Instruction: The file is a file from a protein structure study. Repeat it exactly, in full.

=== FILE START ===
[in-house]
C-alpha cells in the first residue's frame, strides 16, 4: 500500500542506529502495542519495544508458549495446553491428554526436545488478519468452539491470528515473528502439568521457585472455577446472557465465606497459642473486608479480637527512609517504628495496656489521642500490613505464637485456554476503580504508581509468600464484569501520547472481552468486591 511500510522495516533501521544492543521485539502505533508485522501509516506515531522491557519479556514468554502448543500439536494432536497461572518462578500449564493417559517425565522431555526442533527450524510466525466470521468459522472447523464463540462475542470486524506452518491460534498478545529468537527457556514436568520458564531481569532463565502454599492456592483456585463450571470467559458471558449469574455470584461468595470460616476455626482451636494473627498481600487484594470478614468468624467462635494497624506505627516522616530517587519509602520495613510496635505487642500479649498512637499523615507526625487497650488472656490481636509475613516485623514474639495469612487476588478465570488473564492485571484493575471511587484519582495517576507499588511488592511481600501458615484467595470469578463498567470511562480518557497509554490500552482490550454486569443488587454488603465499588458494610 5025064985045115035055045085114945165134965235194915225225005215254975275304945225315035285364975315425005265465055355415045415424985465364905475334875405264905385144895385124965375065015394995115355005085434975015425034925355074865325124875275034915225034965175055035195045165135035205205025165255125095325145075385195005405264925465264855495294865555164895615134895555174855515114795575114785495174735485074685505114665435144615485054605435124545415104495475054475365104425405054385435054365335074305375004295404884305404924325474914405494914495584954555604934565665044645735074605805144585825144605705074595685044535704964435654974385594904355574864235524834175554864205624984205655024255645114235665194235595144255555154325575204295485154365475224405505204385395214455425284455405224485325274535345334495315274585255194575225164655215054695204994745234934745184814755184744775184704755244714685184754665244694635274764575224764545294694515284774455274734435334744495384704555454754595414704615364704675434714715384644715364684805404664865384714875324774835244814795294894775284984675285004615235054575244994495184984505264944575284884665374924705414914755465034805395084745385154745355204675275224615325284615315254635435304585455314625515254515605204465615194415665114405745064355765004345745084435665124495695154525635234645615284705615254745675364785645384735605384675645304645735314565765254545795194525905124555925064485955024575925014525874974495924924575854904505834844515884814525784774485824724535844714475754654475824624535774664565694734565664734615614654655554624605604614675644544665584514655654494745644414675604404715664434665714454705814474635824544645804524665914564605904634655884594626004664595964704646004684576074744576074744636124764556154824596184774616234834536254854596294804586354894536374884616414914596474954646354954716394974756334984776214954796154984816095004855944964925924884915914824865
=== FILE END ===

[in-house]
C-alpha cells in the first residue's frame, strides 16, 4: 500500500542506529502495542519495544508458549495446553491428554526436545488478519468452539491470528515473528502439568521457585472455577446472557465465606497459642473486608479480637527512609517504628495496656489521642500490613505464637485456554476503580504508581509468600464484569501520547472481552468486591 511500510522495516533501521544492543521485539502505533508485522501509516506515531522491557519479556514468554502448543500439536494432536497461572518462578500449564493417559517425565522431555526442533527450524510466525466470521468459522472447523464463540462475542470486524506452518491460534498478545529468537527457556514436568520458564531481569532463565502454599492456592483456585463450571470467559458471558449469574455470584461468595470460616476455626482451636494473627498481600487484594470478614468468624467462635494497624506505627516522616530517587519509602520495613510496635505487642500479649498512637499523615507526625487497650488472656490481636509475613516485623514474639495469612487476588478465570488473564492485571484493575471511587484519582495517576507499588511488592511481600501458615484467595470469578463498567470511562480518557497509554490500552482490550454486569443488587454488603465499588458494610 5025064985045115035055045085114945165134965235194915225225005215254975275304945225315035285364975315425005265465055355415045415424985465364905475334875405264905385144895385124965375065015394995115355005085434975015425034925355074865325124875275034915225034965175055035195045165135035205205025165255125095325145075385195005405264925465264855495294865555164895615134895555174855515114795575114785495174735485074685505114665435144615485054605435124545415104495475054475365104425405054385435054365335074305375004295404884305404924325474914405494914495584954555604934565665044645735074605805144585825144605705074595685044535704964435654974385594904355574864235524834175554864205624984205655024255645114235665194235595144255555154325575204295485154365475224405505204385395214455425284455405224485325274535345334495315274585255194575225164655215054695204994745234934745184814755184744775184704755244714685184754665244694635274764575224764545294694515284774455274734435334744495384704555454754595414704615364704675434714715384644715364684805404664865384714875324774835244814795294894775284984675285004615235054575244994495184984505264944575284884665374924705414914755465034805395084745385154745355204675275224615325284615315254635435304585455314625515254515605204465615194415665114405745064355765004345745084435665124495695154525635234645615284705615254745675364785645384735605384675645304645735314565765254545795194525905124555925064485955024575925014525874974495924924575854904505834844515884814525784774485824724535844714475754654475824624535774664565694734565664734615614654655554624605604614675644544665584514655654494745644414675604404715664434665714454705814474635824544645804524665914564605904634655884594626004664595964704646004684576074744576074744636124764556154824596184774616234834536254854596294804586354894536374884616414914596474954646354954716394974756334984776214954796154984816095004855944964925924884915914824865